Shakespeare’s A Midsummer Night’s Dream Review @MidsummerPACOctober 6, 2015
Review by Lucy Menon (Cardiff University alumna)
Produced By: Pontardawe Arts Centre
Directed By: Derek Cobley
Friday 2nd October 2015, Wales Millennium Centre
On Friday 2nd October 2015, a more Autumnal evening as opposed to a Midsummer one, twelve Welsh actors from the Pontardawe Arts Centre enthralled the audience of the Wales Millennium Centre with their interpretation of A Midsummer Night’s Dream.
Having studied it at school many Midsummer nights ago now, this particular play has always held a special intrigue for me and indeed, it is considered one of Shakespeare’s most popular comedies. With a wonderful plot charting the events of what happens when the human world and fairy world crash into each other in the name of love and jealousy, Shakespeare creates an entertaining fiasco in which the audience can’t help but be swept along! The performance took place in the dance studio just behind the Millennium Centre which is a small venue and therefore instantly creates an intimate space: perfect for conveying magical and ethereal qualities. Audience members ranged from children to adults and there was barely a seat free which meant that this performance could be fully appreciated: I have seen several interpretations of this play but I can honestly say that this is one of the best.
The set design was minimal with two curtains of gauze, lit from the back with pale pink and green hues to start; a warmth was created for the court scenes through the use of red and orange, which later became blue and green and served to establish a colder, more eerie feel for the forest and fairy scenes. So often the disturbing qualities of the fairy world are sublimated into the comedy of the overarching theme of misdirection but I appreciated the malevolent spirits that were portrayed in this version and I felt that it captured more of Shakespeare’s original intent.
Whilst this can seem a light-hearted play with a happy ending, it is important to remember that it starts with a father who would rather agree to the death of his daughter than see her marry her choice of husband instead of his own, and a fairy King so jealous of a human child that he is willing to punish his wife in a cruel deception for her devotion. A disturbing patriarchy is at work here and the female characters are considered mere possessions, mocked, spurned and humiliated even to the point where they debase themselves! Chaos ensues as a result of mischievous, interfering fairies and even the resolution of the play is contrived through the use of potions, even if they are restoratives and the couples are in the “correct” pairs. Of course, there is humour to be derived from these situations too and Shakespeare’s witty lines were delivered with great comic timing but the actors also managed to maintain the desperation and misery that belies the surface entertainment. This is a tricky thing to convey and this is why I felt this production had more to offer than most.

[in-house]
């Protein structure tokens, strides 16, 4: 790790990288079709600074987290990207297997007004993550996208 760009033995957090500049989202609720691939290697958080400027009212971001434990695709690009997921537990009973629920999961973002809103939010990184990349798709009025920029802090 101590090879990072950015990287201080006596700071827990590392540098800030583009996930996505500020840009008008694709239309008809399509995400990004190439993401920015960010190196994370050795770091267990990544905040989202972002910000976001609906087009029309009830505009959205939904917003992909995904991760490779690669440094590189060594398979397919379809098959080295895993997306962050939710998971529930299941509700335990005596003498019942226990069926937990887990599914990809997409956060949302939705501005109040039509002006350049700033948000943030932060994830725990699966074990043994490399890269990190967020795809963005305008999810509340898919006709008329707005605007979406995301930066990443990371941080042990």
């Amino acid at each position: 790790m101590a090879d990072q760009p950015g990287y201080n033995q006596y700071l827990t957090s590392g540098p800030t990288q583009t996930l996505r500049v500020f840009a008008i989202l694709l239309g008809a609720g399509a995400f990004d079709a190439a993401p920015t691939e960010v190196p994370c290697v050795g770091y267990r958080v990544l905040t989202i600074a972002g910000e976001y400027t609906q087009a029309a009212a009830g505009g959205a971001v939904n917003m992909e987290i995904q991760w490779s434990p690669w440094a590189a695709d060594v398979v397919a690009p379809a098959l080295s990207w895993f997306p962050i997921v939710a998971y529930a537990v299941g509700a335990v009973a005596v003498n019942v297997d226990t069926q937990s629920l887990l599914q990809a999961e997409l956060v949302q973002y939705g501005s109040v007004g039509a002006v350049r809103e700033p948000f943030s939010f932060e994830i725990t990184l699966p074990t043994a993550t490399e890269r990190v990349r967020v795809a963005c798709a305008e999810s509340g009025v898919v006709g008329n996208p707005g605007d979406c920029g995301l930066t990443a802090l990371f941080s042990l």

Without having read the programme, throughout the performance, I jotted down the notes “accessible” and “excellently paced” which, as it turns out, were particular points which the company wished to emphasise in their interpretation. The lack of an interval also meant that the pace was able to build naturally and the tension to be carried through without interruption, which made for a more concentrated time span and thus a more intense performance. The cast conveyed emotion extremely convincingly through precise delivery of language which helped with understanding and drew out the humour of the lines. The cast doubled up on several characters (which is frequently the case) and I found that this worked well as it reinforced the parallels between the court and fairy world and emphasised how certain themes and characteristics are inherent in us all. Michelle McTernan (Titania/ Hippolyta) and Huw Novelli (Oberon/ Theseus) played the tensions present in both the courtly couple and the fairy couple very convincingly; this was perhaps particularly evident in the exchange over the Changeling Boy where it really did seem like a genuine domestic disagreement and struggle for power to be right. Helena (Alice White) managed to make her lines humorous but always kept a sense of the despair of her situation. She also used the stage space well as she pursued Demetrius (Jason Marc-Williams) and literally threw herself after him at points.